by Mike Acciavatti
This week I read a very interesting article which addressed the idea of college cost. It gave a perspective of not just the normal, run of the mill ideas on how to make college more affordable for your family. One such point was that the wealth gap in this country “isn’t just the broad chasm that separates the rich and poor, but the gap between the rich and everyone else.”
The article also states that the decreasing middle class is pushing more people lower in class than up. This is seen as a critical problem because a person who spends most of their “bread winning” years paying off a previous debt instead of spurring the economy with big purchases such as a house, car etc… is actually detrimental to the society as whole. The article states that making up a previous debt, though better than defaulting, is not necessarily a great thing for the economy of a country.
One potential solution is a work early program which a number of colleges have already instituted. The program creates a means of graduating high school with a fast track into college, whether that is by actual credits earned or at least a full game plan and a 4 year graduation strategy. In return for these things the students themselves must get good grades, have a strong work ethic, and be willing to work at least part time in college. Overall the problem addressed is the decades a person graduating from college spends simply paying off debt and not contributing. If we stop this we can stop the unending cycle of debilitating college debt.
by Philip Wubbolt
Higher education costs have been rising for years and compared to how the prices of other goods have risen, there is a significant difference in how much those prices had risen. From 1985 until now, the costs for higher education had risen in excess of 500%. Compared to other goods and services, this is absolutely significant. Medical costs have risen in excess of 280% and 120% in the consumer price index. This rise in higher education costs, further exacerbates the problem of the inequality and income gaps. If a family is unable to pay for college, this can inhibit that child’s ability to further his education and have a higher paying job. This then has a compounding effect on further and later generations. There are efforts from politicians to lower or slow the rising costs for education, however these efforts have not made much of a difference. The question now is, are students and kids getting what they paid for? Are the jobs kids are receiving after college, making up for the significant prices?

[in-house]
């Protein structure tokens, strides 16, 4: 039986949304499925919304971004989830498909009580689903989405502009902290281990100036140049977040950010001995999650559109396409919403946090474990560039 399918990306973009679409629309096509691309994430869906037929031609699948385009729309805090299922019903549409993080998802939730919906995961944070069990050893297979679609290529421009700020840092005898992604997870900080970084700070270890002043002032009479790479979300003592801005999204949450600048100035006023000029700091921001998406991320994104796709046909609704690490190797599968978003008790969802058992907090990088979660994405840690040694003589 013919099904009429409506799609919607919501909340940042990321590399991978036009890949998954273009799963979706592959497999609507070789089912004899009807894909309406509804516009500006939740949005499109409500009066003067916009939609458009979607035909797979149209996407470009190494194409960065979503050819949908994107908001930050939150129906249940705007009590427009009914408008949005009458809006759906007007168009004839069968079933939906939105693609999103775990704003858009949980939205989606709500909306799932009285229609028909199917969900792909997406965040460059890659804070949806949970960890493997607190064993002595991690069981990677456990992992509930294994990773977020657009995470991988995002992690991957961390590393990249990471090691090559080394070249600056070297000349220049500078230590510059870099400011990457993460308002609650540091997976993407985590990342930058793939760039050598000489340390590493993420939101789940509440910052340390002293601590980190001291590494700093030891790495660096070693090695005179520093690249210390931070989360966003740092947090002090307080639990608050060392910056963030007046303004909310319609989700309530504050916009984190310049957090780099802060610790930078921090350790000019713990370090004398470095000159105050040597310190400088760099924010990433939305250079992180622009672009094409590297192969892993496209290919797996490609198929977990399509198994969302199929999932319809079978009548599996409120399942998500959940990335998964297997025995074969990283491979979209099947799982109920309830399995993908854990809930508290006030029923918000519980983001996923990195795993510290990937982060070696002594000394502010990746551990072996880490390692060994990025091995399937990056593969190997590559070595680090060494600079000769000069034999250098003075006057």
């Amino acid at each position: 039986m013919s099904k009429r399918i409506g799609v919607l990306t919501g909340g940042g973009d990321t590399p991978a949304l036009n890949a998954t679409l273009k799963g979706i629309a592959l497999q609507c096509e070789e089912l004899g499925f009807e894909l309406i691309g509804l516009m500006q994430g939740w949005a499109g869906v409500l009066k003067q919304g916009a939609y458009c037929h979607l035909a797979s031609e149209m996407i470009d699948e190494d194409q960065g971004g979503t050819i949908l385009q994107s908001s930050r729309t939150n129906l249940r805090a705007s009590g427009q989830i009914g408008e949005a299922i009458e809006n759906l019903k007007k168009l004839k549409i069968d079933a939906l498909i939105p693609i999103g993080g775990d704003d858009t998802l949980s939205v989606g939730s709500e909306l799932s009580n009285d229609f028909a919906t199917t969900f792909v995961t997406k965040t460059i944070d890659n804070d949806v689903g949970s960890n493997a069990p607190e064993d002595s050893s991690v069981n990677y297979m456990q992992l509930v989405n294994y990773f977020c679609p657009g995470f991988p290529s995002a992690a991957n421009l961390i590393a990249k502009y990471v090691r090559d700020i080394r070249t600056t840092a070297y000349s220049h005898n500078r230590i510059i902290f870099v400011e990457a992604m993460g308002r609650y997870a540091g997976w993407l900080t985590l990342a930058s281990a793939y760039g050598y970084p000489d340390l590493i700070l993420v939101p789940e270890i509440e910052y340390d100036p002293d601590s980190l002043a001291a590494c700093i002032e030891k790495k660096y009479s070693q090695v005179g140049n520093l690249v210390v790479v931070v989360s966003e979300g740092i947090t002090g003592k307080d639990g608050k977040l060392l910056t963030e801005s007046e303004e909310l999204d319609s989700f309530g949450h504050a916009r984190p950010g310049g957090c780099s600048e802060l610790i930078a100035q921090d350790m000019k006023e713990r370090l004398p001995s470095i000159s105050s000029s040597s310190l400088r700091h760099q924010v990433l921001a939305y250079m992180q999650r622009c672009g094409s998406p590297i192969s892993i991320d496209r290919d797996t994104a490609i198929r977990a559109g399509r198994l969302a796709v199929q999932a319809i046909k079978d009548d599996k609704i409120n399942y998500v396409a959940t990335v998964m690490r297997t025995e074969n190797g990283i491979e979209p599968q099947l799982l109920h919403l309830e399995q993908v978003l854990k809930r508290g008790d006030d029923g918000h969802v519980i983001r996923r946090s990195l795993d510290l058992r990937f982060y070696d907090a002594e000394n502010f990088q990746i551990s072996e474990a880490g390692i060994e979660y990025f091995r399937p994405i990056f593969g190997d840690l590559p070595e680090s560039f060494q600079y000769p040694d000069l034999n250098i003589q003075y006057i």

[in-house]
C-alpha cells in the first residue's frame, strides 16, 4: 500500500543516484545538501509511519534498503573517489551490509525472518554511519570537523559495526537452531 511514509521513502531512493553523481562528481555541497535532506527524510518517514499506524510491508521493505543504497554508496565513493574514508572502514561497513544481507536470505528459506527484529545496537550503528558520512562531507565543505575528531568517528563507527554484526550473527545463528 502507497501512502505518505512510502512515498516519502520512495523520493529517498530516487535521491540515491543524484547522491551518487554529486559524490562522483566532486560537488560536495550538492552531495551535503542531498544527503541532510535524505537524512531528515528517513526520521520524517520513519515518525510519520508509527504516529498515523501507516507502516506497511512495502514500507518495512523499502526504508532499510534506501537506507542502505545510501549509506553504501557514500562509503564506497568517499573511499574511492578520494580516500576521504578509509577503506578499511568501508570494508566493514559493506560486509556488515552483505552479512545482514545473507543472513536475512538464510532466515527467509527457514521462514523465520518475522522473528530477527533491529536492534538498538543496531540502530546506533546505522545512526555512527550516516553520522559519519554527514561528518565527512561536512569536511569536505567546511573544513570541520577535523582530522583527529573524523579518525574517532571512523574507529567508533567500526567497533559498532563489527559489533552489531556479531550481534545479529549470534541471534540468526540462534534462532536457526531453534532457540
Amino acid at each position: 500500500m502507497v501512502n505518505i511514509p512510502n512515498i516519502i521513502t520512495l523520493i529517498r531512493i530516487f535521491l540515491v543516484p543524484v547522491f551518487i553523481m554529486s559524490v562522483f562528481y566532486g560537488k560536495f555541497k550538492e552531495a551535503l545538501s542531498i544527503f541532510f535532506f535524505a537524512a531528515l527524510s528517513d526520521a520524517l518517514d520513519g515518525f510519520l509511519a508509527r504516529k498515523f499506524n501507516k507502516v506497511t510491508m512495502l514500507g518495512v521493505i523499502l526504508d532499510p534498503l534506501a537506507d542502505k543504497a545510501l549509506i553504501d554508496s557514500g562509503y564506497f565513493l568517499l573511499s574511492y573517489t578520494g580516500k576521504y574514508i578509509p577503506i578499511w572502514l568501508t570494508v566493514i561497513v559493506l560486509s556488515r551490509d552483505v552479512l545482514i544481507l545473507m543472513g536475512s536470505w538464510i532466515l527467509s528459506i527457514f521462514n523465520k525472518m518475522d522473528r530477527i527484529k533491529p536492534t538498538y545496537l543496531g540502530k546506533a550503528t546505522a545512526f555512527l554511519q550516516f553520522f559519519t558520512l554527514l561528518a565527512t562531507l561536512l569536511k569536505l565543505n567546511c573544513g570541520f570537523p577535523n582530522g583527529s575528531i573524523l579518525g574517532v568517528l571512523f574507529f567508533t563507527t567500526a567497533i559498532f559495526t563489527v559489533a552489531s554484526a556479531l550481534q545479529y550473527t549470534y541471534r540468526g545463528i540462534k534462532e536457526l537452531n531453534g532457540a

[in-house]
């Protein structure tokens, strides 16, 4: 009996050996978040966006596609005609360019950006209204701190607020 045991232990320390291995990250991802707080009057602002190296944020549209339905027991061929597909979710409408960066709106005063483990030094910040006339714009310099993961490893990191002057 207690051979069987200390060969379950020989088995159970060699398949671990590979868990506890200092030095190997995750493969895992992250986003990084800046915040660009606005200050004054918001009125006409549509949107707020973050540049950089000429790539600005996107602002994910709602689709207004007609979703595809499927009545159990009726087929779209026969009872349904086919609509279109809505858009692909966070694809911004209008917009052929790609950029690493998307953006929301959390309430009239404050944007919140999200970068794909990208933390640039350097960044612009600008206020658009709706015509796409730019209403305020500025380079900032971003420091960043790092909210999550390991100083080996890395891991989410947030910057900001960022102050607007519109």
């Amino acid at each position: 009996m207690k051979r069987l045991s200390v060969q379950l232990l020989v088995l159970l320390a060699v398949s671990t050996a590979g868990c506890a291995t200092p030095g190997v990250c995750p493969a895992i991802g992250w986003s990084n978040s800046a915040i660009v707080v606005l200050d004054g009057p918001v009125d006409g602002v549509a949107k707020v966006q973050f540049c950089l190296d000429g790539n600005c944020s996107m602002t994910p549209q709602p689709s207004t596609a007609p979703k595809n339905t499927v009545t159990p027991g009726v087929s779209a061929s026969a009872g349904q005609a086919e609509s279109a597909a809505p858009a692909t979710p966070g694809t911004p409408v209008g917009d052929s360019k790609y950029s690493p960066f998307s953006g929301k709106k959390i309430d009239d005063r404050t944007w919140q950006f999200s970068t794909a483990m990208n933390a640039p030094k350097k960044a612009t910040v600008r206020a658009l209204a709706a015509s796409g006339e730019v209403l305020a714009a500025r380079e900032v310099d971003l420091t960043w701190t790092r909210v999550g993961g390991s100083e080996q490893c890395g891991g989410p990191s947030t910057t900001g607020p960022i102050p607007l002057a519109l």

See: College Costs Surge 500% in U.S. Since 1985: Chart of the Day
A Philadelphia Inquirer article on a new poll from the Stockton Polling Institute shows that adults view cost as the largest obstacle to getting a college degree. The chart below shows that all other categories of problems related to obtaining a college education pale in comparison to paying for it.
Not surprisingly, citizens place much more trust in university administrators to provide a quality education as opposed to state elected officials. However, they believe that both have the responsibility to make education more affordable. About 42% said that more state funding and financial aid is needed while 45% claim that cost control and more modest tuition increases would help more people achieve a university degree.